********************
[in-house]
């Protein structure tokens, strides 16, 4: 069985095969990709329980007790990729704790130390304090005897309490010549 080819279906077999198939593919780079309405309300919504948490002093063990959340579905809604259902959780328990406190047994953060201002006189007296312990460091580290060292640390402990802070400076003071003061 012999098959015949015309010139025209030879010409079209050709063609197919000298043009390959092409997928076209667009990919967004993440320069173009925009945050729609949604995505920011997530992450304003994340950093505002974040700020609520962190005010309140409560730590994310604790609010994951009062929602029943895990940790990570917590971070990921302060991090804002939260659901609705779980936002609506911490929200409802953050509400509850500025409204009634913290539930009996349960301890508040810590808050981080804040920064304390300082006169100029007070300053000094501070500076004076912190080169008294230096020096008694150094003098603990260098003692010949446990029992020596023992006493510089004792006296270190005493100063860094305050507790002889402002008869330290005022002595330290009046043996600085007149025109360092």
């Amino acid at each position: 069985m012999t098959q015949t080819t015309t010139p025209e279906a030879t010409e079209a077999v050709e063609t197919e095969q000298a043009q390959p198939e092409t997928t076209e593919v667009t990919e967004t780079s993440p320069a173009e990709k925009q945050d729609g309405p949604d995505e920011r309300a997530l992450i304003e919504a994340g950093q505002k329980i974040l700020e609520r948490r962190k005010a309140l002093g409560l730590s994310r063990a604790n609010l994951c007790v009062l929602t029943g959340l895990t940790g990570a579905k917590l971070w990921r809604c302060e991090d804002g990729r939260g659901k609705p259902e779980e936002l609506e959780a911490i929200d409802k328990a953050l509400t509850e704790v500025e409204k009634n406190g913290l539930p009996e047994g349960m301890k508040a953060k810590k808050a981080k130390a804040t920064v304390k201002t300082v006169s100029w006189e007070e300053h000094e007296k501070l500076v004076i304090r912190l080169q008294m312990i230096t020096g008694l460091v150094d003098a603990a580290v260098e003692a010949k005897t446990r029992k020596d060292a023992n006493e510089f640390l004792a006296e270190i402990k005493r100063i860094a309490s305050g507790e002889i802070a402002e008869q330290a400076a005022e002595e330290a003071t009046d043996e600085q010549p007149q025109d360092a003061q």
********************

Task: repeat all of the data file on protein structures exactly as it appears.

[in-house]
């Protein structure tokens, strides 16, 4: 069985095969990709329980007790990729704790130390304090005897309490010549 080819279906077999198939593919780079309405309300919504948490002093063990959340579905809604259902959780328990406190047994953060201002006189007296312990460091580290060292640390402990802070400076003071003061 012999098959015949015309010139025209030879010409079209050709063609197919000298043009390959092409997928076209667009990919967004993440320069173009925009945050729609949604995505920011997530992450304003994340950093505002974040700020609520962190005010309140409560730590994310604790609010994951009062929602029943895990940790990570917590971070990921302060991090804002939260659901609705779980936002609506911490929200409802953050509400509850500025409204009634913290539930009996349960301890508040810590808050981080804040920064304390300082006169100029007070300053000094501070500076004076912190080169008294230096020096008694150094003098603990260098003692010949446990029992020596023992006493510089004792006296270190005493100063860094305050507790002889402002008869330290005022002595330290009046043996600085007149025109360092």
């Amino acid at each position: 069985m012999t098959q015949t080819t015309t010139p025209e279906a030879t010409e079209a077999v050709e063609t197919e095969q000298a043009q390959p198939e092409t997928t076209e593919v667009t990919e967004t780079s993440p320069a173009e990709k925009q945050d729609g309405p949604d995505e920011r309300a997530l992450i304003e919504a994340g950093q505002k329980i974040l700020e609520r948490r962190k005010a309140l002093g409560l730590s994310r063990a604790n609010l994951c007790v009062l929602t029943g959340l895990t940790g990570a579905k917590l971070w990921r809604c302060e991090d804002g990729r939260g659901k609705p259902e779980e936002l609506e959780a911490i929200d409802k328990a953050l509400t509850e704790v500025e409204k009634n406190g913290l539930p009996e047994g349960m301890k508040a953060k810590k808050a981080k130390a804040t920064v304390k201002t300082v006169s100029w006189e007070e300053h000094e007296k501070l500076v004076i304090r912190l080169q008294m312990i230096t020096g008694l460091v150094d003098a603990a580290v260098e003692a010949k005897t446990r029992k020596d060292a023992n006493e510089f640390l004792a006296e270190i402990k005493r100063i860094a309490s305050g507790e002889i802070a402002e008869q330290a400076a005022e002595e330290a003071t009046d043996e600085q010549p007149q025109d360092a003061q």